I’ve finished reading Farland’s life of William Massey - a disappointing book. Our Prime Minister from 1912 to 1925 deserves a better analysis than this shallow account. Though basically Farland’s probably correct in that Massey has been underestimated by historians. He rails against them from Sinclair to Bassett – proponents of the Long Pink Cloud theory he calls them. His own intense dislike of the Labour politicians of the period and even more the strikers makes his own narrative unbalanced. He keeps making unnecessary diversions – a long background to the First World War with his thesis that the French were its main culprits.
Massey’s undoubtedly hard to write about. Gardner couldn’t come to grips with him. There are no diaries, few letters and not many personal accounts. Farland relies almost solely upon Parliamentary debates and legislation – not the best source. (I wonder in ninety years time what biographers will have to say about Helen Clark – email leaves little record and she herself has been reticent).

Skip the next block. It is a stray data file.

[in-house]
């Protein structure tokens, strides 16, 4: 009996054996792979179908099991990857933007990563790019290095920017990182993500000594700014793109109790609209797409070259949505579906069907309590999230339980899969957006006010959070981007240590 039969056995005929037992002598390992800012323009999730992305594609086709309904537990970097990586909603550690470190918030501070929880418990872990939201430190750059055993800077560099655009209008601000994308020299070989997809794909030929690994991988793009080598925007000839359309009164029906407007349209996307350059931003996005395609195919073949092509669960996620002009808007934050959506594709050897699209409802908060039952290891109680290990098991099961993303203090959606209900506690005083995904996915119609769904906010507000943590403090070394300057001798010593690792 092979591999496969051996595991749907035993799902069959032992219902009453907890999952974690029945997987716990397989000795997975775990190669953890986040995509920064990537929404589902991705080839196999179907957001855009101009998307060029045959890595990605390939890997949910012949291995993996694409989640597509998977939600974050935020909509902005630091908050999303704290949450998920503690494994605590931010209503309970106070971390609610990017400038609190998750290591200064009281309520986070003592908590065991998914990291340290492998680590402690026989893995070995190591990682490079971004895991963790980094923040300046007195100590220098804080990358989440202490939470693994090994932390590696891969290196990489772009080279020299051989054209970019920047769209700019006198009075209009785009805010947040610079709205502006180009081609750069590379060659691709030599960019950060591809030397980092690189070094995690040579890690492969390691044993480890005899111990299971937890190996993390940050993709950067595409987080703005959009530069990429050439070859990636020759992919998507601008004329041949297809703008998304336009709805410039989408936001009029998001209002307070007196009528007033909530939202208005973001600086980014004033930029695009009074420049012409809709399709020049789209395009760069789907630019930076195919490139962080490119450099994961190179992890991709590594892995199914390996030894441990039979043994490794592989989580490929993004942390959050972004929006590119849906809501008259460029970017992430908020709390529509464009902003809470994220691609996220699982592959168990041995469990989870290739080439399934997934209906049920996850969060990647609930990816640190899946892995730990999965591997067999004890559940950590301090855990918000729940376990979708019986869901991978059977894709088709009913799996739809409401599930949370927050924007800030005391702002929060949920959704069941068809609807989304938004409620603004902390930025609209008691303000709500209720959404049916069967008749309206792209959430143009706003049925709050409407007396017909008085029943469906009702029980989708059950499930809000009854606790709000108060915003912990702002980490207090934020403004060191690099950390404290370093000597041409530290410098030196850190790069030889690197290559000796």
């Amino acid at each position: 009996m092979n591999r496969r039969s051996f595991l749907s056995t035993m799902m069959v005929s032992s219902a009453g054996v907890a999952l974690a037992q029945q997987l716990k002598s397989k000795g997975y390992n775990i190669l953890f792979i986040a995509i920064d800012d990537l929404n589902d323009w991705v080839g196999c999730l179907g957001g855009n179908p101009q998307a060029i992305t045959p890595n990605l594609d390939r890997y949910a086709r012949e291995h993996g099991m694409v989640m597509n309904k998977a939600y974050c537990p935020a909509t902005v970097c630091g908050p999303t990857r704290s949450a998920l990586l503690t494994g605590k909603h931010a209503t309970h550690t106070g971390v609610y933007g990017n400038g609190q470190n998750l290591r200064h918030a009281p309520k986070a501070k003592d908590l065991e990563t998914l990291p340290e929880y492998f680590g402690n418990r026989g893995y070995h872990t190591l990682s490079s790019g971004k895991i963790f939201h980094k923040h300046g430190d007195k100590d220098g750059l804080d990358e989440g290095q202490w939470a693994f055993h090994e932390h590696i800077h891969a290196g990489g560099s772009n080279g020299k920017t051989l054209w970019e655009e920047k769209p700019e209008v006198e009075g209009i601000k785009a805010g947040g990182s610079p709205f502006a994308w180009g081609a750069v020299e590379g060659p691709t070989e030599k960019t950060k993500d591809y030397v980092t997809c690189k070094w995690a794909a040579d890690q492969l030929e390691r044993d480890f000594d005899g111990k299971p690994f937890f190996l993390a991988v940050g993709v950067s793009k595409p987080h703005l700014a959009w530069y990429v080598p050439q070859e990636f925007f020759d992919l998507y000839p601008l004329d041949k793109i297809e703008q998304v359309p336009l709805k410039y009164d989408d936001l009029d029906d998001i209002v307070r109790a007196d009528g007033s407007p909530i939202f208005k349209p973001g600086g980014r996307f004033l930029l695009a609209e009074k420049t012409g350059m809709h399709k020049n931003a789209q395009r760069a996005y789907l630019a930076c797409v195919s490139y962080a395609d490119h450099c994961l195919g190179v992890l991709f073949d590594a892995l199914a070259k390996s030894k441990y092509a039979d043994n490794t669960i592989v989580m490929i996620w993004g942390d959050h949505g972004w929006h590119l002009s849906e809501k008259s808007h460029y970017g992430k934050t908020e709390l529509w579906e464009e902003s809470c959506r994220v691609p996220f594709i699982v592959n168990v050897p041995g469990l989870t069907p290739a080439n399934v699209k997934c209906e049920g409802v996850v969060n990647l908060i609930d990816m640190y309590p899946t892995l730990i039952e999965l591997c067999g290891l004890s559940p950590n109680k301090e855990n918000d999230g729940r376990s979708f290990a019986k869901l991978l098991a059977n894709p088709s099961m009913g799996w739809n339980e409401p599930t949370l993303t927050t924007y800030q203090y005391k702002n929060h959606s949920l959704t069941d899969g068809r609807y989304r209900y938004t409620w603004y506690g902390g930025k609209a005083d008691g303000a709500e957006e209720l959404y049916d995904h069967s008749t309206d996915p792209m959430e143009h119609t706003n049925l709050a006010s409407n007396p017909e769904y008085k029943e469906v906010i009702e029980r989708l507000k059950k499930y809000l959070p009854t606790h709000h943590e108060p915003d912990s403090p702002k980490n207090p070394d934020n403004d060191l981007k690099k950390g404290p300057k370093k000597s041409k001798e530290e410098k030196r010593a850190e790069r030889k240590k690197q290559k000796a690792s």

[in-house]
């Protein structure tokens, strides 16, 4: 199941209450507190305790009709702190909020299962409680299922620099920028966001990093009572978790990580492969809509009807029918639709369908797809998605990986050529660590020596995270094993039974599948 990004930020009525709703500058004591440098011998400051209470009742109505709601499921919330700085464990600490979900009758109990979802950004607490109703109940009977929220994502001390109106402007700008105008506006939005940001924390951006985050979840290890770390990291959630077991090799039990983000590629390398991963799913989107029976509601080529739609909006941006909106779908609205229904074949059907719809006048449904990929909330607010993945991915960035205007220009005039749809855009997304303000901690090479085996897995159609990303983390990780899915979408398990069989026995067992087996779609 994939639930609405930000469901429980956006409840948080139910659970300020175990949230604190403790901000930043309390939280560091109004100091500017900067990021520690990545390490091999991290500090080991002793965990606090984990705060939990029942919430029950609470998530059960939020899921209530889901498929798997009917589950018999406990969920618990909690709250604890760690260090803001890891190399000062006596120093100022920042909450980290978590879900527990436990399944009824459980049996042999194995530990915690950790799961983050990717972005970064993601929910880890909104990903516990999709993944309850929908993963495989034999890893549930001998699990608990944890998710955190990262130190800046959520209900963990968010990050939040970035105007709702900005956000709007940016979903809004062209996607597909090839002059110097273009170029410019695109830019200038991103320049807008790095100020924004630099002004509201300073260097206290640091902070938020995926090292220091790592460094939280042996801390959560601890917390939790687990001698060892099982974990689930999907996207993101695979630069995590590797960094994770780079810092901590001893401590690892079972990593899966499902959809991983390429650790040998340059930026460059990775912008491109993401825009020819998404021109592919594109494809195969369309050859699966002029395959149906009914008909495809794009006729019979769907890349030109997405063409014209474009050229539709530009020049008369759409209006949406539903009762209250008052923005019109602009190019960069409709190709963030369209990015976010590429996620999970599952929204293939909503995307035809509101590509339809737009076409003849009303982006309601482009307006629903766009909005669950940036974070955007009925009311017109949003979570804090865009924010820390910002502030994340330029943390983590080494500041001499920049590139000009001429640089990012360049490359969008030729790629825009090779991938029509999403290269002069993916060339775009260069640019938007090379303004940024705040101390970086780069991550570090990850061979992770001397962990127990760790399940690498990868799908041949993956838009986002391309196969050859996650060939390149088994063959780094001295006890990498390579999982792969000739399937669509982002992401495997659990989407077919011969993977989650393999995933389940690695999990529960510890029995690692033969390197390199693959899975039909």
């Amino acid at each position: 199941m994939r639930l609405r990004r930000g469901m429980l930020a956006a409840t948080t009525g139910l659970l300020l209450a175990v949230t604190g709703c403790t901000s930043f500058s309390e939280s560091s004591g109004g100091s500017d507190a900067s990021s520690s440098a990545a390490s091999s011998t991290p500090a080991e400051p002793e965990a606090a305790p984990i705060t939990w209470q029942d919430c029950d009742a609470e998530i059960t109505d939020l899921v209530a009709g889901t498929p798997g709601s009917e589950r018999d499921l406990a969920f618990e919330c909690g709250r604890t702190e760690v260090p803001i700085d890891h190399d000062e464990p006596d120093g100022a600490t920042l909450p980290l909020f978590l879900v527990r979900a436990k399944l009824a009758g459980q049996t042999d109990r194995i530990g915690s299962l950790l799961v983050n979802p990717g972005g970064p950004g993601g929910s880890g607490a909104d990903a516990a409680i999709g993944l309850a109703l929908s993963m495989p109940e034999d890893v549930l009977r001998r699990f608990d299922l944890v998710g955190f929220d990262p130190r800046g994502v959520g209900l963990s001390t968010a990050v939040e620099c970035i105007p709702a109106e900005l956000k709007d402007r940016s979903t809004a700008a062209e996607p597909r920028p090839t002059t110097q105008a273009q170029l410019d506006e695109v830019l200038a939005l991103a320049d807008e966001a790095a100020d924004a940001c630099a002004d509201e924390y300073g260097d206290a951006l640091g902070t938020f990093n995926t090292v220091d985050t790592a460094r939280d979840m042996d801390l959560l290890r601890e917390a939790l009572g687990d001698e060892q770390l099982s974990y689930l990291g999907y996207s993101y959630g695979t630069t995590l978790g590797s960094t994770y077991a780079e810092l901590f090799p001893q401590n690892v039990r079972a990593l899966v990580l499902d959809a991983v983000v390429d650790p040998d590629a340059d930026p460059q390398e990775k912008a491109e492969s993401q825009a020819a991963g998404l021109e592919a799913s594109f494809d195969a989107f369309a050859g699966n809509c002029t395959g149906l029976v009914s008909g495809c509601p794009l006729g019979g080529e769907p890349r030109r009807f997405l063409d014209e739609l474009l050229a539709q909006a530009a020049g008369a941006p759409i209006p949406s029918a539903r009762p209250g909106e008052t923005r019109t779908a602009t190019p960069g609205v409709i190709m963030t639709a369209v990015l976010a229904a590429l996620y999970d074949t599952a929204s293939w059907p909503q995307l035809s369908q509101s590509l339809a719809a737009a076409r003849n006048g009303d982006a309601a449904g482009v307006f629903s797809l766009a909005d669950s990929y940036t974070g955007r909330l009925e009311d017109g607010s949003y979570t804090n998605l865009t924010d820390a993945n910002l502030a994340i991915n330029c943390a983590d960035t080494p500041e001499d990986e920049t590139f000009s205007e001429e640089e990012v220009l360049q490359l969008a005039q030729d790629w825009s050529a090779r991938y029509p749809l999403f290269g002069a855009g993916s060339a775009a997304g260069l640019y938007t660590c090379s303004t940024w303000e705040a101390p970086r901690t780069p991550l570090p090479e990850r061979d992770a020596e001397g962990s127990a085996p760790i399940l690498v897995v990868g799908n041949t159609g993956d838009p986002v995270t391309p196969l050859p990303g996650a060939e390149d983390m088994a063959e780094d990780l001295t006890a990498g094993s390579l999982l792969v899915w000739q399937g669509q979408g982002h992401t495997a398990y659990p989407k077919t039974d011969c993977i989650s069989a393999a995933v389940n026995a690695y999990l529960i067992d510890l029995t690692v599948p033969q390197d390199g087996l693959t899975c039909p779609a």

Massey obviously had presence. Like Seddon he was a masterly Parliamentary tactician, pragmatic and cunning. He lacked the showman’s instincts but he seemed to have instinctive leadership qualities. Whereas Seddon’s heart was with the worker, Massey’s was with the owner and the boss. Massey had to work harder to survive. In his period Parliament was fractured and parties were more fluid.
His belief in the British Empire and his anti-Catholic bias were made clear – they reflected his origins - but I was left wanting to know more about what made this man tick. There were hints – a kinder heart than expected under an exterior of flint. His emotions as wartime Prime Minister are not revealed though the soldiers seemed to like him.
His resting place, Point Halswell, is one of the most commanding sites in Wellington Harbour. It has been for a long time one of my favourite picnic spots.
The Bookman is away
2 days ago